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AUD Weekly Outlook:Are Signs of Failing Stimulus An Ominous Sign For All?


AUD/USD Daily AVA FX Chart (06 dec 18)
Summary
 
Australian Dollar Outlook: Bearish
- Events: None of Note
- Australian Dollar Drops as Disappointing GDP Weighs on Rates Outlook
- If Stimulus Strategy Fails Here, Is The Rest of The Developed World Doomed?
- Meeting Minutes Show RBA May Pause Interest Rate Hikes in February
Analysis
While the Australian economy is still in better shape than that of the US, trading is all about expectations, and in recent weeks, the USD has outperformed as rising fear and improving fundamentals have boosted both safe-haven AND beneficiary of rising rate expectations. Meanwhile, the Australian economy has seen some disappointments. The Australian Dollar may continue to decline as the seemingly resilient economy reveals signs of weakness and the central bank’s rhetoric turns dovish, hinting that interest rate hikes may be off the table for the months ahead. The AUD is at the other end of the risk spectrum from the JPY, but like the Yen, it too may suffer from lower rate increase expectations relative to the USD.
Credit Suisse rate swaps reflect a belief among traders that 1-year RBA rate hike expectations suffered a major setback last week, dropping 23.6% to show that traders now expect borrowing costs add 100 basis points over the next 12 months, down a significant 31bps from the previous week. Furthermore, the priced-in probability of a rate increase in February (the next RBA policy meeting) declined to 41% versus a near-certain reading at 84% a week before.
The downturn in the interest rate forecast seems justified. Minutes from the Reserve Bank of Australia’s December meeting revealed that the central bank now reckons it has some “flexibility” on monetary policy having raised rates three consecutive times since October. Policymakers felt some ambivalence towards the latest increase, with the move to raise benchmark borrowing costs at 3.75% “materially shifting the stance of policy to a less accommodative setting.” Adding to the new dovishness, the third-quarter GDP report proved disappointing as the economy managed to grow just 0.2% (versus 0.4% expected). More disturbing, economic growth seemed to rest entirely on stimulus, as public spending surged 6.2% while private demand and exports floundered, leading investors to question how well the economy will perform once government cash dries up.
If this economy, the biggest success story thus far among the developed economies, can’t be saved by massive stimulus, what does that suggest for the rest of the developed world? If Keynesian spending doesn’t do the trick, then are governments out of bullets?
Events
The economic calendar offers no significant event risk, leaving the Australian Dollar vulnerable to further declines,  with next to no other catalysts other than its  diminished interest rate outlook.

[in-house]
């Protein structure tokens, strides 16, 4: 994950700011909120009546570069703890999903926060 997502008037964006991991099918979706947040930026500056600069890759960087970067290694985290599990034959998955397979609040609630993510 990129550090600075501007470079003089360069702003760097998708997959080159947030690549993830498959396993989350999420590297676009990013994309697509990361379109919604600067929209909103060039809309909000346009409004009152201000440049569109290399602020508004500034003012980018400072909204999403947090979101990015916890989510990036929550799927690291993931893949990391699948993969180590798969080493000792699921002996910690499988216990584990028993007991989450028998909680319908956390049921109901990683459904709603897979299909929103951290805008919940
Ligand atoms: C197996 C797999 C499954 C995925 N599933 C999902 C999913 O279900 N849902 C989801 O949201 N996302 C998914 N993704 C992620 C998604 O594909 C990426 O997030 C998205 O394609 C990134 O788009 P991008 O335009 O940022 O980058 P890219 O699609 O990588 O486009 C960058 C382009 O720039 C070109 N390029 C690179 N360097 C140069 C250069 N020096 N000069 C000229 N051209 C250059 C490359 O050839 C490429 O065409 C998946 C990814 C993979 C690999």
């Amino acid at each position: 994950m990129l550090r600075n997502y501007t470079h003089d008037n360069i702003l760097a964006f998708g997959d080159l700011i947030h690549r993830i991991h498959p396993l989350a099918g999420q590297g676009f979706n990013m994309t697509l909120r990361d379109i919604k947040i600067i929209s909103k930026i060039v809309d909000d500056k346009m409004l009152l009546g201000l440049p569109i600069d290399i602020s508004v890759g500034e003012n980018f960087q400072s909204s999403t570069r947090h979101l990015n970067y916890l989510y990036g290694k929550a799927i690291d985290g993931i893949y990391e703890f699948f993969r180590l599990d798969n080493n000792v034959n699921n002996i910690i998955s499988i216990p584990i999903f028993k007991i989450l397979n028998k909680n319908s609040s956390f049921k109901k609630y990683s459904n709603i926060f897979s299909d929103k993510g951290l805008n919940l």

AUD/USD Daily AVA FX Chart (06 dec 18)
Summary
 
Australian Dollar Outlook: Bearish
 
- Events: None of Note
- Australian Dollar Drops as Disappointing GDP Weighs on Rates Outlook
- Meeting Minutes Show RBA May Pause Interest Rate Hikes in February
 
 
Analysis
While the Australian economy is still in better shape than that of the US, trading is all about expectations, and in recent weeks, the USD has outperformed as rising fear and improving fundamentals have boosted both safe-haven AND beneficiary of rising rate expectations. Meanwhile, the Australian economy has seen some disappointments. The Australian Dollar may continue to decline as the seemingly resilient economy reveals signs of weakness and the central bank’s rhetoric turns dovish, hinting that interest rate hikes may be off the table for the months ahead. The AUD is at the other end of the risk spectrum from the JPY, but like the Yen, it too may suffer from lower rate increase expectations relative to the USD.
 
Credit Suisse rate swaps reflect a belief among traders that 1-year RBA rate hike expectations suffered a major setback last week, dropping 23.6% to show that traders now expect borrowing costs add 100 basis points over the next 12 months, down a significant 31bps from the previous week. Furthermore, the priced-in probability of a rate increase in February (the next RBA policy meeting) declined to 41% versus a near-certain reading at 84% a week before.
 
The downturn in the interest rate forecast seems justified. Minutes from the Reserve Bank of Australia’s December meeting revealed that the central bank now reckons it has some “flexibility” on monetary policy having raised rates three consecutive times since October. Policymakers felt some ambivalence towards the latest increase, with the move to raise benchmark borrowing costs at 3.75% “materially shifting the stance of policy to a less accommodative setting.” Adding to the new dovishness, the third-quarter GDP report proved disappointing as the economy managed to grow just 0.2% (versus 0.4% expected). More disturbing, economic growth seemed to rest entirely on stimulus, as public spending surged 6.2% while private demand and exports floundered, leading investors to question how well the economy will perform once government cash dries up.
 
If this economy, the biggest success story thus far among the developed economies, can’t be saved by massive stimulus, what does that suggest for the rest of the developed world? If Keynesian spending doesn’t do the trick, then are governments out of bullets?
 
Events
The economic calendar offers no significant event risk, leaving the Australian Dollar vulnerable to further declines,  with next to no other catalysts other than its diminished interest rate outlook.
DISCLOSURE: NO POSITION